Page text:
Photo from thothx.com
A Canadian company has just received a US patent for a new invention. It made headlines because it’s big news. Big, as in, twenty kilometres tall. Thoth Technology of Pembroke, Ontario has designs to build a free-standing tower to the sky, not to touch the face of God, but to house a space elevator.
The reason for a space elevator is to remove the need for expensive and wasteful rockets to reach Earth orbit and, from there, the rest of outer space. The usual concept, as promoted by science fiction master Arthur C. Clarke and others, is to have a large terminus in a geo-stationary orbit (travelling at the same speed as the spin of the Earth so it remains over the same spot on the planet’s surface). From the terminus a cable would be lowered until it reached the ground (like Jack’s beanstalk in reverse). Then cargo and passengers would travel up and down the cable by magnetic or other means. That’s the plan put forward by the Japanese Obayashi Corporation in an announcement last year. They hope to build such an elevator by 2050. The biggest challenge to overcome is the cable, especially since their plans include extending the cable beyond geosynchronous orbit to a counterweight about a quarter of the way to the Moon. You probably can’t imagine the weight of a cable 96,000 kms long. I can’t either. In nanofibres made of Carbon 60 they might have a material with the strength to handle the load at a manageable weight, but so far such fibres have only been made in lengths of a few centimetres. Technology has some catching up to do.
The Thoth Technology plan is very different. Their scheme would involve building a twenty-kilometer-tall tower out of giant inflatable modules stacked on top of one another. Computers would control the inflation of individual gas cells within the modules to keep the whole thing balanced. In the face of a wind, for example, they would presumably increase the inflation on the leeward side and lean the tower into the wind. On top of the tower would be a runway from which space planes could take off and land. This would remove the need for the initial vertical portion of most rocket flights which uses up a third of their fuel.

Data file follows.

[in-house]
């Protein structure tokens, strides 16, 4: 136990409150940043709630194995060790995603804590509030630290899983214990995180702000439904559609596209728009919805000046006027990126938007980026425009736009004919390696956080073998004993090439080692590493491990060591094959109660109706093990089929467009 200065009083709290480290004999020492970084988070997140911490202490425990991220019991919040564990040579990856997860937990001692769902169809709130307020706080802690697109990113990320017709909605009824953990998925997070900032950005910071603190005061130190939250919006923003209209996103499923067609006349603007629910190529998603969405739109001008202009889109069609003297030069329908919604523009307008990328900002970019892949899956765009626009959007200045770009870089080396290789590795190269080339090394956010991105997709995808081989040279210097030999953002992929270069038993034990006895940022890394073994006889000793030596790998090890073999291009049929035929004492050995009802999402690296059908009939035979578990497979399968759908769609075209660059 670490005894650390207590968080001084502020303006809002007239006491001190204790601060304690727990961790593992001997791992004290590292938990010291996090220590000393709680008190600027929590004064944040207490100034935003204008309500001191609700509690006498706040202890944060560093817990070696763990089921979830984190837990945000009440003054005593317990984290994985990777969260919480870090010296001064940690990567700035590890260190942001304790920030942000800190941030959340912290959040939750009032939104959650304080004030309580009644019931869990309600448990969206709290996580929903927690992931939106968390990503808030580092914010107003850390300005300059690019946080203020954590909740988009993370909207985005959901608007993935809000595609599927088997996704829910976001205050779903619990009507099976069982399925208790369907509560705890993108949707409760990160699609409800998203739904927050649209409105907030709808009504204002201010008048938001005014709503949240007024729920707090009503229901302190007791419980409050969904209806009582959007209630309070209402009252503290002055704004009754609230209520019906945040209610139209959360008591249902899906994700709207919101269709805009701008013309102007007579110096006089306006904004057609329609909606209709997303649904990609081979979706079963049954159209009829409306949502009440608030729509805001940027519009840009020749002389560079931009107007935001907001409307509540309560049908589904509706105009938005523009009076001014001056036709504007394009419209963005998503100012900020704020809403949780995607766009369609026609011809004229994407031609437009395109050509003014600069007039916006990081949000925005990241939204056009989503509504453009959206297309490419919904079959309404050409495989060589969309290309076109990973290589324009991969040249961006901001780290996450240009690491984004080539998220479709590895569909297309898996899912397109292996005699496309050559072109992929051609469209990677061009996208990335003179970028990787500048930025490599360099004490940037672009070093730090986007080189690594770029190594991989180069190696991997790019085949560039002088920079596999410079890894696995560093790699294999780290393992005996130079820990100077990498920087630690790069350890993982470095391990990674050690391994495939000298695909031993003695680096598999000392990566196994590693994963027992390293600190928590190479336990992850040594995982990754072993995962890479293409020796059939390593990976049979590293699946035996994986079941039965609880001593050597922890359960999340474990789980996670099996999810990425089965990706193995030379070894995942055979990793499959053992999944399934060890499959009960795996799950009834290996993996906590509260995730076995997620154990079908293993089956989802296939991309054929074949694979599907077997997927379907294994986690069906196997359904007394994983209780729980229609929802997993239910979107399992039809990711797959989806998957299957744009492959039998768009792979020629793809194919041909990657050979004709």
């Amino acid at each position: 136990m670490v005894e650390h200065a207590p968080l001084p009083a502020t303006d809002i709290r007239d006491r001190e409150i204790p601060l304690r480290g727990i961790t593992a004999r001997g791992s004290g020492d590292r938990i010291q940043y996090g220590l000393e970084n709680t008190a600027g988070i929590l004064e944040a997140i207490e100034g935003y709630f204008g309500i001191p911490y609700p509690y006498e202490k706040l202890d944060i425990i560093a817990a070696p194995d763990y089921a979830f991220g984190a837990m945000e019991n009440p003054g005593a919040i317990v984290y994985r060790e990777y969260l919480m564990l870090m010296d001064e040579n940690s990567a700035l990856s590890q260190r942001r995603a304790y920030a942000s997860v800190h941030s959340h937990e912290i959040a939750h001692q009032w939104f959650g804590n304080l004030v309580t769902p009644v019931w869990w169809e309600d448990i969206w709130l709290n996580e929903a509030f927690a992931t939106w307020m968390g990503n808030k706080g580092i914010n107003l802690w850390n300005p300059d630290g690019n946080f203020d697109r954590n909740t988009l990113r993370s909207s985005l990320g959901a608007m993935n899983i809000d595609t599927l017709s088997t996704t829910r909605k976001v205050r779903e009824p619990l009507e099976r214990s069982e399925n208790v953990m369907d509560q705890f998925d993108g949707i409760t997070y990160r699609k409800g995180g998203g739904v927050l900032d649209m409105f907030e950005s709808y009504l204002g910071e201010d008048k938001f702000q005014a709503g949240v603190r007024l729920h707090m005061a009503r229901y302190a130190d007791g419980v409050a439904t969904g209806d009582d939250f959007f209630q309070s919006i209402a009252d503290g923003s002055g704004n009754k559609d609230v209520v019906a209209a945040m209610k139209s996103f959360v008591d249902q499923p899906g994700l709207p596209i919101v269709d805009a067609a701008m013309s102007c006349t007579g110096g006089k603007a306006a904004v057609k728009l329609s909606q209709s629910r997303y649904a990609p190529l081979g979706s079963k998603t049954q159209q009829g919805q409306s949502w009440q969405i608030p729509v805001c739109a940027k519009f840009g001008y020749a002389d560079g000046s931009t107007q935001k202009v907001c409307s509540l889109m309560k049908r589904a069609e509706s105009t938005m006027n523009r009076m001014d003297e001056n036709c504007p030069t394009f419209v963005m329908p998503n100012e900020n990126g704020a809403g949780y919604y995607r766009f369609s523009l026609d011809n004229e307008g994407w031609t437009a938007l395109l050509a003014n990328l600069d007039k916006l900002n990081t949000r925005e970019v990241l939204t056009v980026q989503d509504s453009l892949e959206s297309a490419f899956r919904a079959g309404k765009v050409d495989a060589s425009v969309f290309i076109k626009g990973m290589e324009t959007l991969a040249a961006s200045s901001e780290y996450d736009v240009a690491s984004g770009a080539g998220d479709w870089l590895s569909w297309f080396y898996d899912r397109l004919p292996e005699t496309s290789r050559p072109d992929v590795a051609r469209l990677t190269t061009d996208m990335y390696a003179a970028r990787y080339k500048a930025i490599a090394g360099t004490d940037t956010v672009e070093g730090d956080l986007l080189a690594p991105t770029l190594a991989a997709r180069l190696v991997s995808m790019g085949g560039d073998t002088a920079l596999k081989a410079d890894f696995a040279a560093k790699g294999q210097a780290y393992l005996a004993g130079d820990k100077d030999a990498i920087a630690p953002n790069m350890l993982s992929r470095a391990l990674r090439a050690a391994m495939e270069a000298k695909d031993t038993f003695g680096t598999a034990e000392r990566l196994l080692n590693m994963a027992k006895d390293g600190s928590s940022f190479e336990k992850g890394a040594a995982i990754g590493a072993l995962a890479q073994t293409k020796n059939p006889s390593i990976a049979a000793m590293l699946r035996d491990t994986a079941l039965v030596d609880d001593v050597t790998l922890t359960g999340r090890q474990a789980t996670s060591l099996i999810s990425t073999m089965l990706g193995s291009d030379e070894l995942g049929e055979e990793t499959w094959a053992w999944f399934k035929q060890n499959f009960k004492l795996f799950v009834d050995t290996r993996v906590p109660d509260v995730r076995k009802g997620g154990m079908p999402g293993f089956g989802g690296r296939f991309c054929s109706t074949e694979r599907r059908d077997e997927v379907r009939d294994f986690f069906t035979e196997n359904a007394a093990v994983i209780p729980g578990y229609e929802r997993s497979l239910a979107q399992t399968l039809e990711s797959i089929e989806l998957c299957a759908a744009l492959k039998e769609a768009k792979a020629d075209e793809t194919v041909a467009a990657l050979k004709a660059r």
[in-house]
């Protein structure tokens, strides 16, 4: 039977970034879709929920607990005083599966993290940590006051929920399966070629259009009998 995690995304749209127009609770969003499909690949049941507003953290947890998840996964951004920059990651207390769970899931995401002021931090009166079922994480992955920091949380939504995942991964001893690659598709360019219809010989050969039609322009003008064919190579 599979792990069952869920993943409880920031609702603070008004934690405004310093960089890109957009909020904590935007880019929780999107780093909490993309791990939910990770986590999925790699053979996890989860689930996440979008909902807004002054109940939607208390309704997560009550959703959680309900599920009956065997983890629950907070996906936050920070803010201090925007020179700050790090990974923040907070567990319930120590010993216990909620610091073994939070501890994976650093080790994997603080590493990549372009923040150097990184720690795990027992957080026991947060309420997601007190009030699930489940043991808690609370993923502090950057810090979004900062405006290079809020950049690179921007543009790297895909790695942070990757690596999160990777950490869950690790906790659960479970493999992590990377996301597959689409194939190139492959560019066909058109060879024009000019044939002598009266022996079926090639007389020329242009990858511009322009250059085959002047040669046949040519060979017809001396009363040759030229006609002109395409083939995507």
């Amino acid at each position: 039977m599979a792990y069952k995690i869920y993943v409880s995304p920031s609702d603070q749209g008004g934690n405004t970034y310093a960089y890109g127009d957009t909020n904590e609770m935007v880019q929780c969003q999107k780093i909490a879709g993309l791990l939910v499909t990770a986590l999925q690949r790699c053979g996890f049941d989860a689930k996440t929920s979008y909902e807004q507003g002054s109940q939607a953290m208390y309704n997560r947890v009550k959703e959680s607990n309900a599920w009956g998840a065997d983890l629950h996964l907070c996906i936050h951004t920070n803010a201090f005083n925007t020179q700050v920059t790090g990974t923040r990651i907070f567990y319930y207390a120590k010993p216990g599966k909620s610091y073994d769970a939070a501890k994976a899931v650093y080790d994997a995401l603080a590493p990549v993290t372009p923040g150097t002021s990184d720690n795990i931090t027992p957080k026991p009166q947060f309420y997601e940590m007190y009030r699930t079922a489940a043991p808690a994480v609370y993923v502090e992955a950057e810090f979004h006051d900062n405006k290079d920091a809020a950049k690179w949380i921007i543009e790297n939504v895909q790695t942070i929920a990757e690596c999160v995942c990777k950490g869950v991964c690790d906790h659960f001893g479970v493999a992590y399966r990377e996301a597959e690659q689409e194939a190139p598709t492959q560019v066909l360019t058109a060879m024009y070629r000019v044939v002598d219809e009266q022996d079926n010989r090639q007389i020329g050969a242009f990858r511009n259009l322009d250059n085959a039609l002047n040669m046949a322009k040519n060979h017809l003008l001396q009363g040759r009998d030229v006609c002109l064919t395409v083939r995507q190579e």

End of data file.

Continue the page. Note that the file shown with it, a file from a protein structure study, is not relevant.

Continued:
That’s the advantage. The disadvantages?
Well, remember the last time you went to the airport to catch a flight? Now imagine all that plus a twenty kilometre elevator ride, after which you still wouldn’t be in space —you’d still have to catch a plane. Your luggage would just have twenty extra kilometres in which to get lost.
I imagine they’d be required to build it at least twenty kilometres from any inhabited area, just in case it ever did fall over. Not to mention fools dropping quarters from the observation deck.
And I keep trying to picture a pilot attempting a take-off from something like a gigantic version of one of those bouncing inflatable amusement rides for kiddies.
Personally, I think the original space elevator concept is more workable, in spite of the engineering challenges. But I’ve been wrong before. In any case, Thoth Technologies estimates it could cost five to ten billion US dollars to build their tower. That may be a little rich for Kickstarter. Possibly for Richard Branson, and even Elon Musk, too. On the other hand, if the current Canadian government loses the upcoming election, their successors would probably cancel plans to spend $29 billion on F35 fighter jets. Just sayin’.
They might even be able to subsidize some of the tower’s cost by incorporating a department store:
“Going up! Next floor: space toys, mining equipment, and women’s lingerie…” (A little flash of Sandra Bullock in Gravity there.)